On April 27, the Wisconsin Department of Health Services issued an order on Evers’s behalf further easing restrictions on some businesses. Under the new order, businesses like pet groomers could offer curbside services. Outdoor recreational rental businesses and car washes were permitted to reopen with restrictions.

On May 1, most state parks reopened with restrictions. On May 11, the Wisconsin Department of Health Services issued an order permitting stand-alone or strip-mall based retail stores to offer in-person shopping to a maximum of five people at a time. Drive-in theaters were also permitted to reopen with restrictions.

On May 13, the Wisconsin Supreme Court issued a 4-3 ruling that overturned the statewide stay-at-home order. All businesses were allowed to reopen without restrictions. Several counties issued their own public health orders and reopening guidelines in response. Some counties used Evers’s Badger Bounce Back plan as a framework for reopening.

As originally formulated, the Badger Bounce Back plan had three phases of reopening. In the order establishing the Badger Bounce Back plan, Palm said, “The Department of Health Services shall announce the transition to each Phase with an order fully articulating the activities that will resume.” Because the state Supreme Court’s ruling lifted the stay-at-home order before the state could enter Phase One, the specific activities that would have been allowed to resume were never fleshed out.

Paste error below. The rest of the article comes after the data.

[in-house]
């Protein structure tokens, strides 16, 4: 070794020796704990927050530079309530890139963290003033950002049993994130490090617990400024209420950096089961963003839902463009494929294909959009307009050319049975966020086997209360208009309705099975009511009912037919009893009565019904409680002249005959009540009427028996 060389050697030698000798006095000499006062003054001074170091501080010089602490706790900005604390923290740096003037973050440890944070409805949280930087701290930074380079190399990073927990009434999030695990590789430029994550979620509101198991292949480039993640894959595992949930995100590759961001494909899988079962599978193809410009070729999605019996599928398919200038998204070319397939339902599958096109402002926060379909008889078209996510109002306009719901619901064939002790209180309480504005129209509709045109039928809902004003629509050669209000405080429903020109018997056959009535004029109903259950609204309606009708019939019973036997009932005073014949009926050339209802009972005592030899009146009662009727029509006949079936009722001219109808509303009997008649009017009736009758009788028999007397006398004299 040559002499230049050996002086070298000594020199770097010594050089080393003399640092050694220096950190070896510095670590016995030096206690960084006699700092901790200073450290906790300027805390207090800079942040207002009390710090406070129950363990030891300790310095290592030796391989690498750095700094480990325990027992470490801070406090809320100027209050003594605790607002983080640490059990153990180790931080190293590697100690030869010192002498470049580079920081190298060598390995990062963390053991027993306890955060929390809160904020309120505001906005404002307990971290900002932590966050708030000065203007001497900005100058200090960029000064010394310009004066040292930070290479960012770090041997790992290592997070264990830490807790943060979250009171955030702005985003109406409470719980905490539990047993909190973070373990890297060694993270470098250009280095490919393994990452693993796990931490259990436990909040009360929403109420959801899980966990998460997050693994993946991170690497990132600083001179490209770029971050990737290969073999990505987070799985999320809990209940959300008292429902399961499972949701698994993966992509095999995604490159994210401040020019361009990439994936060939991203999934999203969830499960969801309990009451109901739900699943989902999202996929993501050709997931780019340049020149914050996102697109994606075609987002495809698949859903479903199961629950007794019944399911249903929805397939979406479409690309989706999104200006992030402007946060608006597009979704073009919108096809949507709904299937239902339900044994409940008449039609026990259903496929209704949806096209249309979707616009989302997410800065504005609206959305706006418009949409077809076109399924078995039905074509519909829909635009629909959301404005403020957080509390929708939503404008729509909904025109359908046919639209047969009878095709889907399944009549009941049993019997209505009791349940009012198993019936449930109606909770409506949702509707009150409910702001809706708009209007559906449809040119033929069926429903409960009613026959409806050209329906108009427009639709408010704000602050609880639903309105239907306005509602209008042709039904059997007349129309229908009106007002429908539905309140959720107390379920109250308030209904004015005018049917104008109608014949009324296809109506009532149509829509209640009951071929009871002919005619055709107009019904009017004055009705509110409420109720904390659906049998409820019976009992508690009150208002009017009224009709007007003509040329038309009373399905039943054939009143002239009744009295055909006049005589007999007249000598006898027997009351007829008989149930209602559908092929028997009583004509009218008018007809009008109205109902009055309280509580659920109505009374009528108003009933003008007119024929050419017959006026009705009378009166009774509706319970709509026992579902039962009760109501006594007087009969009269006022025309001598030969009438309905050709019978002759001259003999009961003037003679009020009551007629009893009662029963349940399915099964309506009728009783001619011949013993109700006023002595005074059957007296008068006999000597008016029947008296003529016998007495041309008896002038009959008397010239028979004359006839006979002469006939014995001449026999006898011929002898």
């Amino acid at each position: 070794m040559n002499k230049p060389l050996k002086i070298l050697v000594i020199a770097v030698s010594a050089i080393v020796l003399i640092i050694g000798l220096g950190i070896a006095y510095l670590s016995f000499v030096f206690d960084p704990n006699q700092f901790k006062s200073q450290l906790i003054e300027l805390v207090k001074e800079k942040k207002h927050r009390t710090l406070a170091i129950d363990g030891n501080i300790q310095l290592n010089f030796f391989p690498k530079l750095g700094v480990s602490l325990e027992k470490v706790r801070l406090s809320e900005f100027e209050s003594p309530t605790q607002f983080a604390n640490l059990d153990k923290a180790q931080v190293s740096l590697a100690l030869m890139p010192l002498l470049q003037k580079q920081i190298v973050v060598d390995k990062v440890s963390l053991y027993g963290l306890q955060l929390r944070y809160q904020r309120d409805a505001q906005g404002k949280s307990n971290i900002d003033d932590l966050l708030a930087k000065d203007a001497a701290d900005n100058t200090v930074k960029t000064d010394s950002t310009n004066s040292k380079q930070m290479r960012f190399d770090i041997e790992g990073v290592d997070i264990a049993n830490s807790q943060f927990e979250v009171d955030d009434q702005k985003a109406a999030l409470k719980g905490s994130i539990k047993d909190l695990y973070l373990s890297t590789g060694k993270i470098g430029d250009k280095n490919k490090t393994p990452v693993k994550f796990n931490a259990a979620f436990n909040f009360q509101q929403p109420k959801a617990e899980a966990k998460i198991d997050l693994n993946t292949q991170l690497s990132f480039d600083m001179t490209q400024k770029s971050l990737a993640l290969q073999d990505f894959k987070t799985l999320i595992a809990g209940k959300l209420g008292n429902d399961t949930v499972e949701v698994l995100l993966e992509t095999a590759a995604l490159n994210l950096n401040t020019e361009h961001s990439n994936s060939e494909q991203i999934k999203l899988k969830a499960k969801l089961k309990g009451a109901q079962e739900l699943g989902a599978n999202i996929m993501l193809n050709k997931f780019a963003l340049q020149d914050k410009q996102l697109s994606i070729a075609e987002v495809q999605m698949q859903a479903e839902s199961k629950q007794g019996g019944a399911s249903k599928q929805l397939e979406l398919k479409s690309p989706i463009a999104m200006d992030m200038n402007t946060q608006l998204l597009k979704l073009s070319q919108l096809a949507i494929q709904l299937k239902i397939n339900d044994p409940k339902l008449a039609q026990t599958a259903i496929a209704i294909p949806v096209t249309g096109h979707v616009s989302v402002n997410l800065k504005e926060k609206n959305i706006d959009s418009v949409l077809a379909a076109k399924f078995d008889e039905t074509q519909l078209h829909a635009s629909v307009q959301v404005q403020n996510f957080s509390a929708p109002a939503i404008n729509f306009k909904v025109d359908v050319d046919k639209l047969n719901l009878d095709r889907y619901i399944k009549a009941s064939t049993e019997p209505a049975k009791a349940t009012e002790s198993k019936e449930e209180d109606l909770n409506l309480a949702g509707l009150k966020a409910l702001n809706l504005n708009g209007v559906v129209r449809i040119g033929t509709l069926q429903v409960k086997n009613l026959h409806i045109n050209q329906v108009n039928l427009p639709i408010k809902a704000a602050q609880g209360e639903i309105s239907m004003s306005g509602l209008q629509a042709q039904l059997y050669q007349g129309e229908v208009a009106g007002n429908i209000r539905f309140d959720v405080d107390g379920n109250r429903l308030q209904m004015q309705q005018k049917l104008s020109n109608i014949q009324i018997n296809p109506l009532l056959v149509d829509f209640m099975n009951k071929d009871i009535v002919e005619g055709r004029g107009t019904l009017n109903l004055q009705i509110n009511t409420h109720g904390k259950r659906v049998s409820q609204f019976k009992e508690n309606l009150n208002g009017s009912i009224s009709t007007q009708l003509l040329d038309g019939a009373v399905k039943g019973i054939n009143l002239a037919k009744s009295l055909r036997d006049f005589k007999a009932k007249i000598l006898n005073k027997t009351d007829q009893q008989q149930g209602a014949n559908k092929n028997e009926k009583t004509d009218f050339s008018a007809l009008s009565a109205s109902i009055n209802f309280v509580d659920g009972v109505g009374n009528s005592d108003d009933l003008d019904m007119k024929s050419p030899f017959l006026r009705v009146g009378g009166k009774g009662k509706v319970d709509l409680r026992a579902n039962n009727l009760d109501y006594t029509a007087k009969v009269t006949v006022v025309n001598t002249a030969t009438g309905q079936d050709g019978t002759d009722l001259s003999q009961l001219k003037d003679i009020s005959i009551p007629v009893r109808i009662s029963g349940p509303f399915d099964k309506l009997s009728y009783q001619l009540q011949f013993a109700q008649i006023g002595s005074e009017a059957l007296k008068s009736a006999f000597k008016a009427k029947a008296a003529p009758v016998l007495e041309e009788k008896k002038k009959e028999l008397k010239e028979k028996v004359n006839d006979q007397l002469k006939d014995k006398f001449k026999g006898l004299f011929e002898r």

What follows is an overview of that plan as originally released.

Phase One

In Phase One, a maximum of 10 people can gather in one location. Restaurants are permitted to reopen with “best practices,” and all non-essential businesses are allowed to partially reopen. Bars, however, can only offer take-out and delivery under this phase.